In our new author series, we’ll be offering a clairvoyant peek behind the veil of who and what makes up TRANSCENDENT. Here’s a glimpse at Gregory L. Norris and his story “Footsteps in the Room Upstairs.”
ABOUT THE STORY
What inspired your story?
On September 30 of 2017, my husband, who suffers from an extreme form of Parkinson’s, took a spill down the stairs in our house and was unconscious for almost five minutes. He was released from emergency, but was not to be the person he was before the accident. I transformed our front parlor, scene of so many previous literary gatherings and parties, into a bedroom. Our entire schedule rearranged on October 1, 2017. That room, once the coldest in the house, has become the opposite since we installed a propane ‘wood-stove’ in there in late 2016. So now we watch TV, dine, and have family time in there at night. On one of those nights in early December of 2017, as the propane stove blazed and a brutal winter wind rattled windows, I heard one of our cats jump off the bed in the room directly over our heads. The entire story came to me as I sat on the loveseat, thinking about this new normal for our small family.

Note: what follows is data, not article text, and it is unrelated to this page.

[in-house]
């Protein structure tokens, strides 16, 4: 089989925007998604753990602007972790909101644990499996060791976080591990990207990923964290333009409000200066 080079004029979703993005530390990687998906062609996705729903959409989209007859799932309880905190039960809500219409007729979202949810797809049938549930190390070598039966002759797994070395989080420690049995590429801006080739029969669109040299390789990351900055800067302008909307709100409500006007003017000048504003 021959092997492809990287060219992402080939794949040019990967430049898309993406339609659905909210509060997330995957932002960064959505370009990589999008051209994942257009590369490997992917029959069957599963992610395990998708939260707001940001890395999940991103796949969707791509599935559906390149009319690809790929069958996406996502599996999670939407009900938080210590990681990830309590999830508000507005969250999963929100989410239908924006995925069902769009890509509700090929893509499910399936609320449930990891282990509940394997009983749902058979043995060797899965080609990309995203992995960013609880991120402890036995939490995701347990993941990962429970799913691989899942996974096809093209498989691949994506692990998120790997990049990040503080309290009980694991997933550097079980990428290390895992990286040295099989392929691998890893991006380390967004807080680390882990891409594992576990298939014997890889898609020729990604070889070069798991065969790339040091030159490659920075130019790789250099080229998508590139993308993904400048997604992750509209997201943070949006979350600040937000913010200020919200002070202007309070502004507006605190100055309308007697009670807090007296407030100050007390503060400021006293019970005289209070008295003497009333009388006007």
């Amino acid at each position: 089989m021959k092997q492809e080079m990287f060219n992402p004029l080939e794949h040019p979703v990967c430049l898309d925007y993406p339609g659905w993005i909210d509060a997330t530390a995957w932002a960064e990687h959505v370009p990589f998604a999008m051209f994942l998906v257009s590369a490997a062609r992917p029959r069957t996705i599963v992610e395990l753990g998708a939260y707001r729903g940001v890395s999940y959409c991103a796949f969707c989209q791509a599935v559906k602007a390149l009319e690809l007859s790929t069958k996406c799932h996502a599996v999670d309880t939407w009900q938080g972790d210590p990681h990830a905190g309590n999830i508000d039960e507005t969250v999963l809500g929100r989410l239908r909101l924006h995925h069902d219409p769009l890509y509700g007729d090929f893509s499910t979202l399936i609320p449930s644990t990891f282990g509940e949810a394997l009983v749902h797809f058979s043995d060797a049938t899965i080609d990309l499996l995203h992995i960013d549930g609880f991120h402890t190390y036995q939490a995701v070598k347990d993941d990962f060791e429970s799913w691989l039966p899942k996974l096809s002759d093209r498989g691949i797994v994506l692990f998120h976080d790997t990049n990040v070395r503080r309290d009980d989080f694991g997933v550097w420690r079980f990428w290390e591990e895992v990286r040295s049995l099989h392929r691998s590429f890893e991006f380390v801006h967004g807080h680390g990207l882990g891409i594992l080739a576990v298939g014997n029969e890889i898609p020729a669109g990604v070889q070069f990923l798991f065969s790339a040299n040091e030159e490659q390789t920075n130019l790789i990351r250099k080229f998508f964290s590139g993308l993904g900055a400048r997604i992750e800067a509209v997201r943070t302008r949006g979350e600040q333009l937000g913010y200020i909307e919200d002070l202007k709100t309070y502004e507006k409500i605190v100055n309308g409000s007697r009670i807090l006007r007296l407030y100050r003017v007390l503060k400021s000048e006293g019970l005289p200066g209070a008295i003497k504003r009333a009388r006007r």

Can you tell me a little bit about your protagonist?
He is a man, unnamed, who has suffered some form of debilitating condition that has led to dementia. He lives in the front parlor of the house, and begins to hear things, see things, suspect things of his wife. That she is, in fact, cheating on him in the room that used to be their master bedroom.
Tell me about the setting you chose and how it influences your work.
A house – it could be any house in any rural neighborhood. Two stories tall. There’s a dining room. The house is based on our house, Xanadu, which we bought in 2013. It’s a fixer-upper in New Hampshire’s North Country (aka the Arctic Circle) we fixed up that appears in many of my stories now. Before, we lived in an amazing apartment in an old Victorian house. We lived there for almost three years. That place began to appear in stories, novellas, and novels in ways few other real world settings have. I’m not sure why, only that it was a fantastic place to live, and an even better place to write about!